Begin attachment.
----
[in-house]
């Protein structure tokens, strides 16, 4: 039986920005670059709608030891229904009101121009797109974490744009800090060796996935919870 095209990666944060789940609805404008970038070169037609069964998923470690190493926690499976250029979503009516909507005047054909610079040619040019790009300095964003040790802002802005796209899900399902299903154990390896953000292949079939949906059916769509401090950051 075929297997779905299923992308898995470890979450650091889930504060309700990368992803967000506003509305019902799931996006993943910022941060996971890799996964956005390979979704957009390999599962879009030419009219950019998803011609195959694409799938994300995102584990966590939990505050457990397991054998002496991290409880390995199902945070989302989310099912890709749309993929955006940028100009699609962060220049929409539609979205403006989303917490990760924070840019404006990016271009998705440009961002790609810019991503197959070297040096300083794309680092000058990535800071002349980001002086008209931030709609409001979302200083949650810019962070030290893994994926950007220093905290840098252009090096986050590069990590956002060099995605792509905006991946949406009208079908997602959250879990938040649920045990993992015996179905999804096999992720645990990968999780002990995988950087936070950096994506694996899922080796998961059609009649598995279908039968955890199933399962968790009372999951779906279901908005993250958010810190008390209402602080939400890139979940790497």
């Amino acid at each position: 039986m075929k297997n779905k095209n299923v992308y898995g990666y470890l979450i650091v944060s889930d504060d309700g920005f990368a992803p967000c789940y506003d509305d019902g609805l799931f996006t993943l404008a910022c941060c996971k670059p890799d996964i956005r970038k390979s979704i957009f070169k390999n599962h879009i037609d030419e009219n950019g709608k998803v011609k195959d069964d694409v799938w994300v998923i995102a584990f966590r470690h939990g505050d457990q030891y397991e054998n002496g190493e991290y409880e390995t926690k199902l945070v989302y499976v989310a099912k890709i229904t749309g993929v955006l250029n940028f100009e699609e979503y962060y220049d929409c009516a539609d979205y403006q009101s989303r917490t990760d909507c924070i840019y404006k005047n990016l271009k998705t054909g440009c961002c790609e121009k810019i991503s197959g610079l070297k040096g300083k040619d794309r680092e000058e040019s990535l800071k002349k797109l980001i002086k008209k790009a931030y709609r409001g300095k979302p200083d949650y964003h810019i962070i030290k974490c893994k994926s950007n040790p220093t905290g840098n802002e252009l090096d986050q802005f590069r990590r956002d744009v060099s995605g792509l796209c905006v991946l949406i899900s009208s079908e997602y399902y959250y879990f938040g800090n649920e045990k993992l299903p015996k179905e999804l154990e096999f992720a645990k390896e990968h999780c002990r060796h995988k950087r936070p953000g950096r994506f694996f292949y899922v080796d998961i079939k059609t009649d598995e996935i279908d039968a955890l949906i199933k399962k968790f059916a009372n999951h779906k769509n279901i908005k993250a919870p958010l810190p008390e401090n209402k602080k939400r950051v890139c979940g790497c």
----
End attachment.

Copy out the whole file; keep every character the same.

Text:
[in-house]
């Protein structure tokens, strides 16, 4: 039986920005670059709608030891229904009101121009797109974490744009800090060796996935919870 095209990666944060789940609805404008970038070169037609069964998923470690190493926690499976250029979503009516909507005047054909610079040619040019790009300095964003040790802002802005796209899900399902299903154990390896953000292949079939949906059916769509401090950051 075929297997779905299923992308898995470890979450650091889930504060309700990368992803967000506003509305019902799931996006993943910022941060996971890799996964956005390979979704957009390999599962879009030419009219950019998803011609195959694409799938994300995102584990966590939990505050457990397991054998002496991290409880390995199902945070989302989310099912890709749309993929955006940028100009699609962060220049929409539609979205403006989303917490990760924070840019404006990016271009998705440009961002790609810019991503197959070297040096300083794309680092000058990535800071002349980001002086008209931030709609409001979302200083949650810019962070030290893994994926950007220093905290840098252009090096986050590069990590956002060099995605792509905006991946949406009208079908997602959250879990938040649920045990993992015996179905999804096999992720645990990968999780002990995988950087936070950096994506694996899922080796998961059609009649598995279908039968955890199933399962968790009372999951779906279901908005993250958010810190008390209402602080939400890139979940790497």
């Amino acid at each position: 039986m075929k297997n779905k095209n299923v992308y898995g990666y470890l979450i650091v944060s889930d504060d309700g920005f990368a992803p967000c789940y506003d509305d019902g609805l799931f996006t993943l404008a910022c941060c996971k670059p890799d996964i956005r970038k390979s979704i957009f070169k390999n599962h879009i037609d030419e009219n950019g709608k998803v011609k195959d069964d694409v799938w994300v998923i995102a584990f966590r470690h939990g505050d457990q030891y397991e054998n002496g190493e991290y409880e390995t926690k199902l945070v989302y499976v989310a099912k890709i229904t749309g993929v955006l250029n940028f100009e699609e979503y962060y220049d929409c009516a539609d979205y403006q009101s989303r917490t990760d909507c924070i840019y404006k005047n990016l271009k998705t054909g440009c961002c790609e121009k810019i991503s197959g610079l070297k040096g300083k040619d794309r680092e000058e040019s990535l800071k002349k797109l980001i002086k008209k790009a931030y709609r409001g300095k979302p200083d949650y964003h810019i962070i030290k974490c893994k994926s950007n040790p220093t905290g840098n802002e252009l090096d986050q802005f590069r990590r956002d744009v060099s995605g792509l796209c905006v991946l949406i899900s009208s079908e997602y399902y959250y879990f938040g800090n649920e045990k993992l299903p015996k179905e999804l154990e096999f992720a645990k390896e990968h999780c002990r060796h995988k950087r936070p953000g950096r994506f694996f292949y899922v080796d998961i079939k059609t009649d598995e996935i279908d039968a955890l949906i199933k399962k968790f059916a009372n999951h779906k769509n279901i908005k993250a919870p958010l810190p008390e401090n209402k602080k939400r950051v890139c979940g790497c």